“Our research and education related to sustainability and renewable energy rank among the most important work we do,” UVM President Suresh Garimella said. “I am thankful for Senator Sanders and the rest of our partners on this project for their roles in relocating this array to the McNeil Generating Station, where it will be of great value to our research efforts and provide exciting opportunities for student projects.”
“This partnership is an excellent example of how Vermonters work together to tackle the big issues of our time,” Sen. Sanders said. “We must do all we can to fight climate change, and conducting solar research that will lead to the more effective use of energy from the sun to power our communities is a step in the right direction. I was glad to direct impactful funding to the Department of Energy to help move this important project forward.”
As decarbonization policies continue to go into effect in Burlington as well as at UVM, the electrical grid must include more renewable energy sources – but these sources present challenges, according to UVM’s Mads Almassalkhi, L. Richard Fisher professor of Electrical Engineering and Principal Investigator (PI) of the first major research project to leverage the facility.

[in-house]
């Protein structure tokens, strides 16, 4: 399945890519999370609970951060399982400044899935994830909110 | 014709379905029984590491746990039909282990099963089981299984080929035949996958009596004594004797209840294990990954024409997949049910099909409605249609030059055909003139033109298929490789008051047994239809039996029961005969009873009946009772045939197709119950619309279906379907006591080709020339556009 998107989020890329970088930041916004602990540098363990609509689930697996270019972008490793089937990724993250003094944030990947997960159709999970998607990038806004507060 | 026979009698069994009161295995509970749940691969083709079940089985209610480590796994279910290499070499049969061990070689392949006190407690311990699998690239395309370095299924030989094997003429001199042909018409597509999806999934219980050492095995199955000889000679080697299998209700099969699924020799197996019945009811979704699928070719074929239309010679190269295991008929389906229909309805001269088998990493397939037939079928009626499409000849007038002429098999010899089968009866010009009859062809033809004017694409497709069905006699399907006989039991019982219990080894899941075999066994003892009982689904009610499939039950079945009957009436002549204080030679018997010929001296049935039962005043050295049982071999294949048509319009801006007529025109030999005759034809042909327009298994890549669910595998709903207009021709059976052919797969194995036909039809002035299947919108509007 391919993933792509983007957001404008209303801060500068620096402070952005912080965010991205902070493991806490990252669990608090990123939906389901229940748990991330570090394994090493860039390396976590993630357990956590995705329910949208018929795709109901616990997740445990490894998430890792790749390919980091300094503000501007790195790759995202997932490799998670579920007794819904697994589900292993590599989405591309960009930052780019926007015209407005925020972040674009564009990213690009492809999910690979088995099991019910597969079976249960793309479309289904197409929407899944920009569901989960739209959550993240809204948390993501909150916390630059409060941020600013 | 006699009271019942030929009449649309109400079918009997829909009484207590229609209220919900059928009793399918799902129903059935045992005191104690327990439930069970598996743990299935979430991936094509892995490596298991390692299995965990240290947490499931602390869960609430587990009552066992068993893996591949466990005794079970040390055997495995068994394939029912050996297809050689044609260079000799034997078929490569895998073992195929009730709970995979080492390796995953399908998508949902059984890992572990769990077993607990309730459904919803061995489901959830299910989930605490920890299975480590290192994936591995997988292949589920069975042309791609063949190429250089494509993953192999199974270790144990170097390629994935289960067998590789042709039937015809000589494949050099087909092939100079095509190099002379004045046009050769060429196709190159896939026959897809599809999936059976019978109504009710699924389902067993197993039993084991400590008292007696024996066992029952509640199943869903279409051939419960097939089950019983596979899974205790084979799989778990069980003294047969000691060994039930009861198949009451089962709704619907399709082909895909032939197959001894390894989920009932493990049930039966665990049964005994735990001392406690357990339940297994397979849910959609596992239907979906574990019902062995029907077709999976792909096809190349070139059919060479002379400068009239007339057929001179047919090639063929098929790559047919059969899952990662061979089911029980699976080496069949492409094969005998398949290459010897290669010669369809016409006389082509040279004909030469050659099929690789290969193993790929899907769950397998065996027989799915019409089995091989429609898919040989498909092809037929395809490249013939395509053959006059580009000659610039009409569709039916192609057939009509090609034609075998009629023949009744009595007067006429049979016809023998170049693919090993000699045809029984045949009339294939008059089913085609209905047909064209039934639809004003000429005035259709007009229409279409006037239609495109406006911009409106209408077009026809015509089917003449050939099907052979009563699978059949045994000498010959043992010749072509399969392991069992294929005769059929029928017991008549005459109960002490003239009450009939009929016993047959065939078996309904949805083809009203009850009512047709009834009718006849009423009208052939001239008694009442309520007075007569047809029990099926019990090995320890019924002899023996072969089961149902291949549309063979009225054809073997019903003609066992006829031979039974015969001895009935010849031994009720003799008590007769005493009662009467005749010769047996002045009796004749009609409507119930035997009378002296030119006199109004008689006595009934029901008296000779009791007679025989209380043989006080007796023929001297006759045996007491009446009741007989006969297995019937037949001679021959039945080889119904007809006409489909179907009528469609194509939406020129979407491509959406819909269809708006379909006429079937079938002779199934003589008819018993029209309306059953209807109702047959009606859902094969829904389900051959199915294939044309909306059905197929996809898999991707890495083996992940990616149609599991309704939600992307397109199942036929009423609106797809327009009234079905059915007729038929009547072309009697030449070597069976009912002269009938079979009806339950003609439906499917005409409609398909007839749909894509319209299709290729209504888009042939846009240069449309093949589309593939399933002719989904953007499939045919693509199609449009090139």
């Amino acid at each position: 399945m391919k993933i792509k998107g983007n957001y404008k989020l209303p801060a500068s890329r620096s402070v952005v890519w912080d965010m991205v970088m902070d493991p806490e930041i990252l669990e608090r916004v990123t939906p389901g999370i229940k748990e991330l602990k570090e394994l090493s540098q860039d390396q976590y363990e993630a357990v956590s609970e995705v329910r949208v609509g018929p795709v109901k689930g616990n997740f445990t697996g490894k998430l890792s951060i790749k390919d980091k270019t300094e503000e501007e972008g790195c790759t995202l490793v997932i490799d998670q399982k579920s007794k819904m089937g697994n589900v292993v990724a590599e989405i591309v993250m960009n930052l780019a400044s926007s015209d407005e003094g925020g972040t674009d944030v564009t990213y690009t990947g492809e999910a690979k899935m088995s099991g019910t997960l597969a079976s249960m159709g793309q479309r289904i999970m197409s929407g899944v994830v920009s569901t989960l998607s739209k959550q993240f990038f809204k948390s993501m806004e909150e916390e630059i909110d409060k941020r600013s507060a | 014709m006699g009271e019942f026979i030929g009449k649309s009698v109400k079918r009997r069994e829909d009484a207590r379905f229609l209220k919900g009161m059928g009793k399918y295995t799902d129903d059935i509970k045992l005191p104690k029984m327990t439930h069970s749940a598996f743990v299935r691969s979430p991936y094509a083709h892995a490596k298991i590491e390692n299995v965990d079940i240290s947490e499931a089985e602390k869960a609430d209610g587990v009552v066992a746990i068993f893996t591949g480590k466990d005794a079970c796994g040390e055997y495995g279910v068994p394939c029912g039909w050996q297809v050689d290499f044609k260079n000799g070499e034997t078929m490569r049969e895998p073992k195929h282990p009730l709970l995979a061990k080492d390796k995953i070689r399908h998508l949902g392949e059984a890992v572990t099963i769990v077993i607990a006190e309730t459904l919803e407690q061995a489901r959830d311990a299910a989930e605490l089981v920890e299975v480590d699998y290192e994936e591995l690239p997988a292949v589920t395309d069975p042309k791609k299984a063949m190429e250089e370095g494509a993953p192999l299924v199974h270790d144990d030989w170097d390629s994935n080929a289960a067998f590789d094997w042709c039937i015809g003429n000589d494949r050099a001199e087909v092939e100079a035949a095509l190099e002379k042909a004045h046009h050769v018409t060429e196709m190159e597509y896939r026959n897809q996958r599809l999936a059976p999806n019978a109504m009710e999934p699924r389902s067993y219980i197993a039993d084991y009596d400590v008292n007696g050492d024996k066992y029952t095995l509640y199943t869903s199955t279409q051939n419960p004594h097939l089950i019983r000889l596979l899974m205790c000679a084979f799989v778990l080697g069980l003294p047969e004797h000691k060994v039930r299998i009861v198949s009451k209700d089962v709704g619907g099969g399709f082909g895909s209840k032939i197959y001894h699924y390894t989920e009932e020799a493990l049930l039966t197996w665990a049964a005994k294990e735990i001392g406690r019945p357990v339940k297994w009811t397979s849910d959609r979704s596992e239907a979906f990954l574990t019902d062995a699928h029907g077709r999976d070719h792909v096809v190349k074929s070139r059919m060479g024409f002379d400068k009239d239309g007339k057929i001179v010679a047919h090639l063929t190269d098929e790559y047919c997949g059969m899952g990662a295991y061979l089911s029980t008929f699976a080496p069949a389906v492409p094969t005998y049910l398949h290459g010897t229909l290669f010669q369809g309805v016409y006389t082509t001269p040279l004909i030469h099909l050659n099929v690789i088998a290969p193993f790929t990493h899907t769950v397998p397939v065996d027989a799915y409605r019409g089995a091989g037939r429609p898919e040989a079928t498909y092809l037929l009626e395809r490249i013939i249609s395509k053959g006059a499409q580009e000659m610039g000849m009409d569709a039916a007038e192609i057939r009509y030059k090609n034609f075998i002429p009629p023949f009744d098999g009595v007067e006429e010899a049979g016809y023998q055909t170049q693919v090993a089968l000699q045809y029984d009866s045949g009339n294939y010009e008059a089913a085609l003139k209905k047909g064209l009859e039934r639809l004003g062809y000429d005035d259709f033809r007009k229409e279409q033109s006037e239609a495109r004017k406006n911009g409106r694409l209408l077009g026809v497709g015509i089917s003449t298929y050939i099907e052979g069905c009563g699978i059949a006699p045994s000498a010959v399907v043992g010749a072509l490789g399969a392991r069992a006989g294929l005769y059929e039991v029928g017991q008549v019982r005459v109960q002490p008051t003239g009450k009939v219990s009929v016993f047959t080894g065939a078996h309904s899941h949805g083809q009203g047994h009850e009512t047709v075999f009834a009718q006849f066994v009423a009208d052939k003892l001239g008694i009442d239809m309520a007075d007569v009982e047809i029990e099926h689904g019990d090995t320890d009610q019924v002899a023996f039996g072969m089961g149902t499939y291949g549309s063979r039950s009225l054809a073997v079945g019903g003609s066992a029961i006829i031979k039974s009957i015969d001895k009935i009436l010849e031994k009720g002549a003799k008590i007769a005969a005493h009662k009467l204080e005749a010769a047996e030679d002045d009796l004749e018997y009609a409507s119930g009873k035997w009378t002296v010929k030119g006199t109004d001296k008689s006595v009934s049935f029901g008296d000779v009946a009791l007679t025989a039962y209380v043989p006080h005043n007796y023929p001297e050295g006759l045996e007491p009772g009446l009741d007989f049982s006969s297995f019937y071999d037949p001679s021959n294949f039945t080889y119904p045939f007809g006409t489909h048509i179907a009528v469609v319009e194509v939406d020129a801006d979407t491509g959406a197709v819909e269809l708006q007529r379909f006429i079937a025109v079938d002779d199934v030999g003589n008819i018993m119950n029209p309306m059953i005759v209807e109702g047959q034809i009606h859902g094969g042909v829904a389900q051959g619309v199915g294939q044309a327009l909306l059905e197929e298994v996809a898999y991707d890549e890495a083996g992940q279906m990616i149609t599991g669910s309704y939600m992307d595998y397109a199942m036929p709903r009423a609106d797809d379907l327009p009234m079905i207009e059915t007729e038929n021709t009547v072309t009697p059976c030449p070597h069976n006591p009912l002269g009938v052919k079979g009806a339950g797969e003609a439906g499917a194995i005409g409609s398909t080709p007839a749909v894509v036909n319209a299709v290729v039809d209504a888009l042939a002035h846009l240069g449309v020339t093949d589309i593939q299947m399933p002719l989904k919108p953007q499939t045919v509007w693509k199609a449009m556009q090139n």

“We’re very focused in our research groups on studying the impact of renewables and improving the reliability of the grid by leveraging the capabilities of a lot of distributed energy resources, like batteries, inverters, and responsive loads,” Almassalkhi said.
While solar technologies are certainly not new, many questions remain about how to optimize their efficiency, especially in cold climates. Given that such research can take decades as panels degrade under years of snow, heat and dirt, the question, according to Almassalkhi, is, “how can we speed up our understanding of how solar photovoltaic panels degrade in cold climates?”